I Love You – But I Don’t Love You The Way You Are
The Vegan’s Paradox – To Vegetize or Not To Vegetize
Ron Hines DVM PhD
I have been a vegetarian most of my life. It’s my penance for choosing a profession that brings pet illness and death to my doorstep far too frequently. I don’t wear my eating habits as a badge. I don’t proselytize, and I don’t feel an ounce better than my meat-eating neighbors because of my chosen lifestyle. I only bring it up now because I think those many years of declining to kill anything for personal gratification entitle me to pen this article.
Perhaps you made that choice as well – if so fine, good and welcome. But your dog and your cat’s anatomy, genetics, nutritional needs and, as importantly, its desires are not the same as yours or mine. I want to take some time to be an advocate for your cat and dog and tell you the things they would like to explain to you if they could. Perhaps they did tell you, but you just weren’t listening.
Are You Going To Tell Me That One Cannot Construct A Vegetarian Diet For My Dog or Cat That Will Meet Its Nutritional Needs?
For dogs, it can be done. For cats, it can be done theoretically and perhaps even in practice – like climbing Mount Everest in the winter or journeying to the moon.
Pet food manufacturers are not ones to leave a potential source of revenue untapped. They know that ~ 5% of Canadians, ~2.5% of US Americans and ~4% of the UK are vegetarians and that most of us have dogs and cats. They also know that most of us folk are well-educated with substantial disposable income, and that for philosophical reasons many of us are motivated to consider feeding our pets a diet that contained no animal ingredients. However, these profit-driven entities still have a long way to go. The majority of their no-meat pet entrées are deficient in vital nutrients. (read here) The danger of carbohydrate glut, metabolic derangement and potentially hazardous additives is ever-present. (read here & here)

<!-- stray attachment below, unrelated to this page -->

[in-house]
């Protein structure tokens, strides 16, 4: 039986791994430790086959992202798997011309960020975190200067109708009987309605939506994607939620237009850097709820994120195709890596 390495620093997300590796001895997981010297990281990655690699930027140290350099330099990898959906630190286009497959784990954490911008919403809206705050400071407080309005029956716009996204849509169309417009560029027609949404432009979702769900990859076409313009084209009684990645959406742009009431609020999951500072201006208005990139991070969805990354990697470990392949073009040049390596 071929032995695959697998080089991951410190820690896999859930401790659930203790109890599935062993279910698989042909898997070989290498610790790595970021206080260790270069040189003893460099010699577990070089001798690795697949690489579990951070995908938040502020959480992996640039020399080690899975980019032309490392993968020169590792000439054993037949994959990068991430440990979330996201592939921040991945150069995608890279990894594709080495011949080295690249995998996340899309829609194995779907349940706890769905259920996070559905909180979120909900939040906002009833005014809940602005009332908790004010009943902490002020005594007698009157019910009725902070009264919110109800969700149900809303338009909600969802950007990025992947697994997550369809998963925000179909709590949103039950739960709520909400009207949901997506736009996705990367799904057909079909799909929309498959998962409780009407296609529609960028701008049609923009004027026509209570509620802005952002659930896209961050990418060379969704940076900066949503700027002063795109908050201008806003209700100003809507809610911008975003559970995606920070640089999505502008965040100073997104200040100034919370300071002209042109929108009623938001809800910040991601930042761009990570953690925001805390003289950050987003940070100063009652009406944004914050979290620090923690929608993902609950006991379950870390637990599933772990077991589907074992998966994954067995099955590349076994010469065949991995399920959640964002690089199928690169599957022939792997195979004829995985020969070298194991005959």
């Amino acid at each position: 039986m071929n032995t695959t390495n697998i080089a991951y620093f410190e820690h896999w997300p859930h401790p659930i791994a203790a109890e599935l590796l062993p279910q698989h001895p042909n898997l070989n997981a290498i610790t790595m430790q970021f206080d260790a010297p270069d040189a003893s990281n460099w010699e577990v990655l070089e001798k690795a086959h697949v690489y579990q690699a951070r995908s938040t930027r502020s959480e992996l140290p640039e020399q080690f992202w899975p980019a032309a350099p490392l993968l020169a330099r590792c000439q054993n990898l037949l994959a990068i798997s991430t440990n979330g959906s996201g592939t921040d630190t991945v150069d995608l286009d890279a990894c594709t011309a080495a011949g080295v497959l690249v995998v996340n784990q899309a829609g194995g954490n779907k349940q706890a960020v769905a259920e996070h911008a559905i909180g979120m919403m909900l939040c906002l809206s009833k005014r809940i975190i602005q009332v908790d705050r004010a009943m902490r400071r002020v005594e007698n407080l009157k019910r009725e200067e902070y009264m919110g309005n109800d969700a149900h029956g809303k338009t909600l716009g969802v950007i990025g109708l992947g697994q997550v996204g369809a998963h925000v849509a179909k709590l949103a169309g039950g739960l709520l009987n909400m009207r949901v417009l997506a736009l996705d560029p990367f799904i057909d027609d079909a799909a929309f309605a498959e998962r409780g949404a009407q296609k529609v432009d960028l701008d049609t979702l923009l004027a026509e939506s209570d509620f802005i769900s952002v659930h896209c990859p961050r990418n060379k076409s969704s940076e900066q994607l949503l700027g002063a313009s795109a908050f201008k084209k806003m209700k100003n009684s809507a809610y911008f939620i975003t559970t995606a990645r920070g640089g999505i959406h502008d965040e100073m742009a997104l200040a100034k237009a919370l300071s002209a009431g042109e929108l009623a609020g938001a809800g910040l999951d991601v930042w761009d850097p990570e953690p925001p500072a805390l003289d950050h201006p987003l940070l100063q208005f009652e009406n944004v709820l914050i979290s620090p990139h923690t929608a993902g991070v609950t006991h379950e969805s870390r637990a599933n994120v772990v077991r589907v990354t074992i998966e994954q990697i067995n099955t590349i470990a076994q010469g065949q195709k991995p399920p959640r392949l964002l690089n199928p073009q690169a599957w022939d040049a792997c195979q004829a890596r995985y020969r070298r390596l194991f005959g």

When the primary motivation is high profits, as it is in specialty pet foods, most anything is achievable through manipulation or slight-of-hand. And most any claim can be offered to the public. Chemists can synthesize just about everything in today’s plastic world – or cook up an approximation in some flask using trained (genetically engineered) microbes (such as the amino acids, lysine and methionine) – or produced it from toxic petrochemicals (e.g. methyl mercaptan-propionaldehyde). A genetically engineered, soylent green brew. read here:
So, What’s Your Beef With Me Feeding My Dog And Cat A Plant-based Diet Anyway? That’s So….. Uncool Of You!
I am less concerned whether you can successfully vegetize your pet than whether you ought to. A lot of morally repugnant things can be done without negative health effects. The problem is that turning a carnivore into a herbivore is a form of animal cruelty – a deprivation to a unique animal soul and desires done solely to satisfy ones own selfish ego. Why would you consider doing that to a kindred soul that loves and trusts you?
You cannot have true compassion for animals without true empathy for all living things as they were created, not as you would have liked them to be created. You cannot have true empathy without acceptance of your dog and cat’s “self” – its “being” and its innate desires. You cannot have true foundational love for animals without understanding, and you can’t have understanding when you deny your pet’s basic nature.
Look at your cat or dog’s teeth. Whoever or whatever you exalt, created them for a purpose – to consume their prey. No one can tell you why that is, no one can explain why predatory and prey are fundamental elements of Nature and no one can justify it – certainly not I.
Would an animal designed to eat meat be repulsed by meat, or would it crave meat? How about a vegetarian animal like a cow? How might it feel if you offered it meat rather than hay? Might it be able to survive on meat? Perhaps. Might your dog or cat be able to survive on plants? Perhaps. Would it be humane or compassionate to do either? Would it be an act of love or of selfishness to force either animal to consume what is not in their nature? Might vegetization of carnivores be a simplistic solution to a misstated problem – a creepy experiment to satisfy ones own personal vanity? Is it any less a form of animal abuse and experimentation than these?